Hooray for extra cash flow! 

Deciding what to do with that extra cash flow plays a major role in your wealth plan. If you don’t have a tax strategy, then you might spend it on lifestyle expenses.  

If that’s the case, then you also have more expenses to replace with passive income for retirement. Combine this with your lower overall nest egg and you could create a gloomy future. 

However, if you’re looking to build wealth, this is where a tax strategy comes into play.  

What if you reinvest those tax savings? 

Leverage your tax savings 

Reinvesting your tax savings is exactly what a tax strategy is all about.  

Create a plan to reduce your tax today. Compound that savings to build your wealth tomorrow. 

There are many ways to invest tax savings, but to keep everything simple let’s look at what happens if you reinvest those tax savings into a Roth IRA.  

Here are the results after contributing $20,000 total for 30 years into a Traditional 401(k) or Roth 401(k):  

  • Roth 401(k) accumulated balance at age 53 and 52: $547,000 
  • Traditional 401(k) accumulated balance at age 53 and 52: $547,000 

Of course, the results are the same as above. 

Let’s adjust the Traditional 401(k) for its after tax look, assuming 15% tax rate in retirement: 

  • Adjusted Traditional 401(k) for Taxes: $465,000 

Now let’s see what happens if you invest the tax savings of $4,330 into a Roth IRA for 30 years: 

  • Roth IRA balance of excess cash flow invested: $118,000 

Which gets to the grand total of: 

Total Roth IRA + Traditional 401(k) Balance: $583,000 

This combination provides you with nearly $40,000 more of wealth over the same period! All you did differently was leverage your tax savings 

At the end of the year, you had the same after-tax cash flow available to you cover living expenses, but you invested $4,330 more per year by creating a partnership with the government.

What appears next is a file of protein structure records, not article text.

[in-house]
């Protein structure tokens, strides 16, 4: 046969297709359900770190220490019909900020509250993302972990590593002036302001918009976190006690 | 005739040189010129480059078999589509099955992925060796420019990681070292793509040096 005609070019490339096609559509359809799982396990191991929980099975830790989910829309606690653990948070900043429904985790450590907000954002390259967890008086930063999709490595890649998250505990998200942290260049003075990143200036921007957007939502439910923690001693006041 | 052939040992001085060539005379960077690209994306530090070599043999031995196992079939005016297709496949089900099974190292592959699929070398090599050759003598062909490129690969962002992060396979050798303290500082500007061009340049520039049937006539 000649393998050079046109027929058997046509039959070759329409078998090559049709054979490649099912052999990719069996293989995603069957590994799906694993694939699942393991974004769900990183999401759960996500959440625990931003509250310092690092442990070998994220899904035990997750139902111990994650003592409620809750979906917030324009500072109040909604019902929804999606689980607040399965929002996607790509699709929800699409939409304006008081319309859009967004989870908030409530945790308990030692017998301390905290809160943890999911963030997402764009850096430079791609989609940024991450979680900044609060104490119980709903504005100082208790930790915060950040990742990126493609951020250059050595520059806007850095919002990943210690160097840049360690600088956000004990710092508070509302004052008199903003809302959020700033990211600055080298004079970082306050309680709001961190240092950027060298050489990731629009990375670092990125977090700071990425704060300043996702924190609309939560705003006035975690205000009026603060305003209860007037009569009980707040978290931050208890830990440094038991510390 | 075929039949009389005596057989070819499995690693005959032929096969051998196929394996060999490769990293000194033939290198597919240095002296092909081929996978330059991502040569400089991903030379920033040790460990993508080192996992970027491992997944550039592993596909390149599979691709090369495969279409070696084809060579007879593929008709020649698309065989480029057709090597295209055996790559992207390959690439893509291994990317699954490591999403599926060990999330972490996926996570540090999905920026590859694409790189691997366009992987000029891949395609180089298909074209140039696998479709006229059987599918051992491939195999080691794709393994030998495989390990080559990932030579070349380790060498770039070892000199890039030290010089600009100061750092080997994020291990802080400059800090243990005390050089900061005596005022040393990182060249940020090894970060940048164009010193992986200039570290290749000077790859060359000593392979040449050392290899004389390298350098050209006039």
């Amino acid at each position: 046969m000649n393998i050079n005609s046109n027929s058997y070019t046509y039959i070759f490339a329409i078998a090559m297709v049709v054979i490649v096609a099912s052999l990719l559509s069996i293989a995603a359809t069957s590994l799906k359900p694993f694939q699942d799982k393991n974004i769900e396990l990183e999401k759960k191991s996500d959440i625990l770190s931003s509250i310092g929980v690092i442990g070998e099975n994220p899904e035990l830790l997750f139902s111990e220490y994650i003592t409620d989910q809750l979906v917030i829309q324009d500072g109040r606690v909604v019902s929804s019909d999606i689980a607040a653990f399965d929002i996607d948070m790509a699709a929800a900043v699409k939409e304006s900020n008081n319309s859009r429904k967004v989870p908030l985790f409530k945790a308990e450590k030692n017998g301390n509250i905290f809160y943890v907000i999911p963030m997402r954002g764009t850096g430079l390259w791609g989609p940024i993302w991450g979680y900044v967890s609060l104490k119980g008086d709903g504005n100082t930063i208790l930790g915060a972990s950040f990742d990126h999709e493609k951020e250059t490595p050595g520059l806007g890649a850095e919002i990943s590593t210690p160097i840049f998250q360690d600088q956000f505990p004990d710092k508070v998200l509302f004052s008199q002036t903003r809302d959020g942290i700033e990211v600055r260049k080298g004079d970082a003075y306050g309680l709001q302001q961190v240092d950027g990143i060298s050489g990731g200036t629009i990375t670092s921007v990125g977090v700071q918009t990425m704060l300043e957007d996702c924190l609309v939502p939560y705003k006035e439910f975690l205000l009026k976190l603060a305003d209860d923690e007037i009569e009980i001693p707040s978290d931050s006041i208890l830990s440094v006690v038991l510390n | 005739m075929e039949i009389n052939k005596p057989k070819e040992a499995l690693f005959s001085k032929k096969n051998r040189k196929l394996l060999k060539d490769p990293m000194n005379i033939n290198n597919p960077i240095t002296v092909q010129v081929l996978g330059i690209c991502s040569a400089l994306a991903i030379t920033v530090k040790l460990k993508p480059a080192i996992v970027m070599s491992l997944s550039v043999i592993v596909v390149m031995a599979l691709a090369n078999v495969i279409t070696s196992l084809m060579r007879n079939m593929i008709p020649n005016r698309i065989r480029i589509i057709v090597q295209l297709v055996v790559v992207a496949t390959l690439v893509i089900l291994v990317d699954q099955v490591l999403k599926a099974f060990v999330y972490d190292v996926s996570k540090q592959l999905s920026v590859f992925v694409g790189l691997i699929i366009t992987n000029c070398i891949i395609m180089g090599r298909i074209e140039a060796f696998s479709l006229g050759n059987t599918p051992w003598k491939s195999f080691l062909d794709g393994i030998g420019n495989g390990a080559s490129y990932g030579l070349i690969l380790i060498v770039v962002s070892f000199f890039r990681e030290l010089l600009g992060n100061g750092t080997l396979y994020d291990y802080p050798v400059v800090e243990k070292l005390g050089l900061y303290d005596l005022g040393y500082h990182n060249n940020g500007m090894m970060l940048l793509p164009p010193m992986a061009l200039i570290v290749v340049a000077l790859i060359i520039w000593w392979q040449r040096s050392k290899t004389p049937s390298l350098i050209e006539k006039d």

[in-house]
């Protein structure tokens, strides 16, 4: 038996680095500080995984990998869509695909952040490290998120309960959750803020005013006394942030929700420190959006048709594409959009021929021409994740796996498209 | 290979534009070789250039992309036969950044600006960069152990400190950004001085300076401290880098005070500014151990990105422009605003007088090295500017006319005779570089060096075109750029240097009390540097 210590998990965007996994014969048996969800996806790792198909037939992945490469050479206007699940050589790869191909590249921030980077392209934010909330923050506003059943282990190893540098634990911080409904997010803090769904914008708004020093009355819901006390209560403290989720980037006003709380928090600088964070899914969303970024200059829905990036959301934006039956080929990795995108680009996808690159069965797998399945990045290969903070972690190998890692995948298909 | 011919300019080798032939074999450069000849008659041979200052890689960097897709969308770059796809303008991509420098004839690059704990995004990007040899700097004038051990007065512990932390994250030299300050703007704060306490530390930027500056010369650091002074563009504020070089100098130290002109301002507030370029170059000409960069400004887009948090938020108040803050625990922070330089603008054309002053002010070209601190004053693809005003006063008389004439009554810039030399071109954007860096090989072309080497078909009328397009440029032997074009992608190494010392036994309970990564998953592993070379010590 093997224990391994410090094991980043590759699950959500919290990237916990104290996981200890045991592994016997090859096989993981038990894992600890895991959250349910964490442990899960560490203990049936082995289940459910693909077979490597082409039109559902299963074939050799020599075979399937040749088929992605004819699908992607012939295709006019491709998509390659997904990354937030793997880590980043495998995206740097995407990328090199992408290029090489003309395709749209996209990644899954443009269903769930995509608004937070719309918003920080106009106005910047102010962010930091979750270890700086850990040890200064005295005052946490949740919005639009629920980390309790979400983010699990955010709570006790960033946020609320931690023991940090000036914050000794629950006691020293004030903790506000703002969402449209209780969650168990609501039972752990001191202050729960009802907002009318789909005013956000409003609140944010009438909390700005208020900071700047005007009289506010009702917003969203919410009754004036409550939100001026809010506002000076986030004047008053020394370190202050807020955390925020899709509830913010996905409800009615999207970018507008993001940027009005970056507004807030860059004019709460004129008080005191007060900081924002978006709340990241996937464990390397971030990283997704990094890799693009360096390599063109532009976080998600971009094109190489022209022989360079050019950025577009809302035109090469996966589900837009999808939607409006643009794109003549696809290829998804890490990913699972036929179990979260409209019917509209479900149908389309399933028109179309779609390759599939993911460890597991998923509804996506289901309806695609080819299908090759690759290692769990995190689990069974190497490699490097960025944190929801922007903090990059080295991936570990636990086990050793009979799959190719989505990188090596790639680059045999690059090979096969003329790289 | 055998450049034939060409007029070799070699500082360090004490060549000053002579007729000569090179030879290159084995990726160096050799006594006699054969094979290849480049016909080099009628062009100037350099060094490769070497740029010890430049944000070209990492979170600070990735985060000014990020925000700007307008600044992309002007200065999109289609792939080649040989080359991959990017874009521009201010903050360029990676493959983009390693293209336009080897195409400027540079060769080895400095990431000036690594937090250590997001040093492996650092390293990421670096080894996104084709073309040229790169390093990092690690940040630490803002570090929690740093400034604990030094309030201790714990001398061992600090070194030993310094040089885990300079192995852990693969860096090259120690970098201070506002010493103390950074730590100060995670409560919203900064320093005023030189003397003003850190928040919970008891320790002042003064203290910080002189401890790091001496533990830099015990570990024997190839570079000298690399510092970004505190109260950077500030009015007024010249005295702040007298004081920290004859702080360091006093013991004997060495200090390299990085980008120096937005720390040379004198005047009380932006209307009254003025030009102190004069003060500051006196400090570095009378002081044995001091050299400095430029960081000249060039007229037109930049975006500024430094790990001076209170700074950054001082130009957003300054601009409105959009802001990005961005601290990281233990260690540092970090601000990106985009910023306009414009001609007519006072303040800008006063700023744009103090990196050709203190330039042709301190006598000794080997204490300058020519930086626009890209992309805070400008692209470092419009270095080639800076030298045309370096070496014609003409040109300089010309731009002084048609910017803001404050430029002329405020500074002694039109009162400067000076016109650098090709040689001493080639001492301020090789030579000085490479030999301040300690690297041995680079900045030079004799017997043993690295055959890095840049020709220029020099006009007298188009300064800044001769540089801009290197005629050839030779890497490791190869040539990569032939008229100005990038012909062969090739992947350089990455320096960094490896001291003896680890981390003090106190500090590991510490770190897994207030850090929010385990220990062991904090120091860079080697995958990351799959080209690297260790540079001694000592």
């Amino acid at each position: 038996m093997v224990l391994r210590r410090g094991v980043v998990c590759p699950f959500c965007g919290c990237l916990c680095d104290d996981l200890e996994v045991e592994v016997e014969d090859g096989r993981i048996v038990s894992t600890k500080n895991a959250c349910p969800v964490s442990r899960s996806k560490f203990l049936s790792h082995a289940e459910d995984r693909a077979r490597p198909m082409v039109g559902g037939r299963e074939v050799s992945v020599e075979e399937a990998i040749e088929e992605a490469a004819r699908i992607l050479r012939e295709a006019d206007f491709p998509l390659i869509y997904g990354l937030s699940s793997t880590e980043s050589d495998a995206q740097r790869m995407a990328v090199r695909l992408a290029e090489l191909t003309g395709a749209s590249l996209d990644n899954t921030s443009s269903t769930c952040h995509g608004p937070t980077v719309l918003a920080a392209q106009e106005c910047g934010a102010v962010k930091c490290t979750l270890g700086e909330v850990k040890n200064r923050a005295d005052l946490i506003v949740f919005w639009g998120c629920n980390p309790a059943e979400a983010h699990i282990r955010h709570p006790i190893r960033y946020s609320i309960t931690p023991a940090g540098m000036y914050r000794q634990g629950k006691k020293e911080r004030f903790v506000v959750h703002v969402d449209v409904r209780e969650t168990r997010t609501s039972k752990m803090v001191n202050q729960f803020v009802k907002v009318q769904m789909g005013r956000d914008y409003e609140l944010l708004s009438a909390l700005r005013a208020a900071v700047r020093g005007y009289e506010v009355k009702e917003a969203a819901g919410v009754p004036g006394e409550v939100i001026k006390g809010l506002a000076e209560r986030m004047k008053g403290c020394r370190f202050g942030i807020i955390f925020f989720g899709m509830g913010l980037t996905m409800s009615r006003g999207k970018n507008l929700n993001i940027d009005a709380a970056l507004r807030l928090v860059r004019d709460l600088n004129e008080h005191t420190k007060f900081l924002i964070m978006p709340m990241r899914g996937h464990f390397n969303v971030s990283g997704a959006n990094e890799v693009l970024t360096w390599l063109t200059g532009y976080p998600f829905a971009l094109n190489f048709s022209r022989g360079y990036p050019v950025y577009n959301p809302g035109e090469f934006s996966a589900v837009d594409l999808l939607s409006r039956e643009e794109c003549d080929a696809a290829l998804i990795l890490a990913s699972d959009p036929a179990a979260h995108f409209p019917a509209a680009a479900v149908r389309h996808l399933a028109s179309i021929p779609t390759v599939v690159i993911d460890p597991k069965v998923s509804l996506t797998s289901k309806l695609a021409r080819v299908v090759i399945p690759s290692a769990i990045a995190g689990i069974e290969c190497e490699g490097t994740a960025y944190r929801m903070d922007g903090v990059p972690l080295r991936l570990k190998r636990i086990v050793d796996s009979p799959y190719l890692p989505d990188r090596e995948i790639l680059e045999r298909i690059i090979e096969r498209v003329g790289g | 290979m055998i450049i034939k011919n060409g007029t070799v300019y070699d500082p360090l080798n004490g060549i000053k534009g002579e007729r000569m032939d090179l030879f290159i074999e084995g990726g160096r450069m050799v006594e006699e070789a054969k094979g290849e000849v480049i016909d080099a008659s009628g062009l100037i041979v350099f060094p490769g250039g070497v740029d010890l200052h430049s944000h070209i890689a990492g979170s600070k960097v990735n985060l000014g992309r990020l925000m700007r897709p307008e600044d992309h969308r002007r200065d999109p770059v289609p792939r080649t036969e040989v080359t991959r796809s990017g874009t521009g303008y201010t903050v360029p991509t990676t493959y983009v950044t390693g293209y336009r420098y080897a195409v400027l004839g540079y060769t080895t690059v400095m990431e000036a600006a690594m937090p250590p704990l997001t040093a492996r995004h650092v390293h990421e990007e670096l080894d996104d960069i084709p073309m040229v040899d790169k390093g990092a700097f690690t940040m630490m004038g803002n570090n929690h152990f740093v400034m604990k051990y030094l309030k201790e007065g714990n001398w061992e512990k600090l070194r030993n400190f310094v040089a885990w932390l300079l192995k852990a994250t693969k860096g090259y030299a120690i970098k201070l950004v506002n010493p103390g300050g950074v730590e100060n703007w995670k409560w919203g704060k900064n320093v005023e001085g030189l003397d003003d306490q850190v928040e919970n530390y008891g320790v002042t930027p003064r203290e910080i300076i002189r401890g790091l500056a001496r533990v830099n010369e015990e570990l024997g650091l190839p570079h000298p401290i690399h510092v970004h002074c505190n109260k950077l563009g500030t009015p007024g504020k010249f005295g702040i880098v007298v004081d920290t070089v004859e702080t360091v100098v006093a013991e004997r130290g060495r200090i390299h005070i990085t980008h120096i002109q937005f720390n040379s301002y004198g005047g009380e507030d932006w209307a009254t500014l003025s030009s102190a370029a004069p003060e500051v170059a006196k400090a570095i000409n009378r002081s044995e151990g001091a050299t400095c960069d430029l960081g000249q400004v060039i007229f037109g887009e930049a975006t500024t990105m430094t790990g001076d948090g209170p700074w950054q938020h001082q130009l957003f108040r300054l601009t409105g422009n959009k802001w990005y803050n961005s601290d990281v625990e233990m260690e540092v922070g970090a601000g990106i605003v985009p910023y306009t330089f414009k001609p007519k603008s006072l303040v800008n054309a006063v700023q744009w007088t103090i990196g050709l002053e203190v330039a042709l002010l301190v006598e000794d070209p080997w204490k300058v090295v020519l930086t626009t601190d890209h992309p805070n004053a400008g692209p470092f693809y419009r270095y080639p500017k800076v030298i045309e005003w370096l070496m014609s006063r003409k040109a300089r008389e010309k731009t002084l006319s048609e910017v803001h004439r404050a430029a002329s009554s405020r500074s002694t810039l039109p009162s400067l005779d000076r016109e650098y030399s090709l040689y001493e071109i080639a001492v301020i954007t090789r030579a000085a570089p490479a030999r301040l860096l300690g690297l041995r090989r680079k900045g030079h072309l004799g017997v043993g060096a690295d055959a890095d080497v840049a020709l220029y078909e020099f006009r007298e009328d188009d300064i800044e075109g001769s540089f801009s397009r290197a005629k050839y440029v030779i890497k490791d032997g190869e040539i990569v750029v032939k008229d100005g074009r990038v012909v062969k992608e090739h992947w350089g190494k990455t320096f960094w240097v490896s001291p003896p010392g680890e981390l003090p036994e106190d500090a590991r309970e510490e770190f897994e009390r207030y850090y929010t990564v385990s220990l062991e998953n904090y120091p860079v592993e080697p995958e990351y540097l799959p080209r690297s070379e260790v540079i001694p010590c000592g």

By utilizing your tax savings to your favor, you can create nearly $40,000 of greater wealth over the same period simply by utilizing a tax strategy! 

Whatever your goals are there is a tax strategy available to get you there.  

This is one example of how one couple can increase their wealth with a tax strategy. Your situation might be different causing the need to for a different strategy. Become educated in this area or work with a qualified expert.  


Do you want to understand how to make your money work for you and keep more of what you have earned? 

Reach out to me at nbyers@jbcwealthadvisors.com or schedule a free consultation.


Disclaimer: This article is provided for general information and illustration purposes only. Nothing contained in the material constitutes tax advice, a recommendation for purchase or sale of any security, or investment advisory services. I encourage you to consult a financial planner, accountant, and/or legal counsel for advice specific to your situation. Reproduction of this material is prohibited without written permission from Nate Byers a Madison, WI CPA Financial Advisor,  and all rights are reserved. Read the full Disclaimer in the footer below.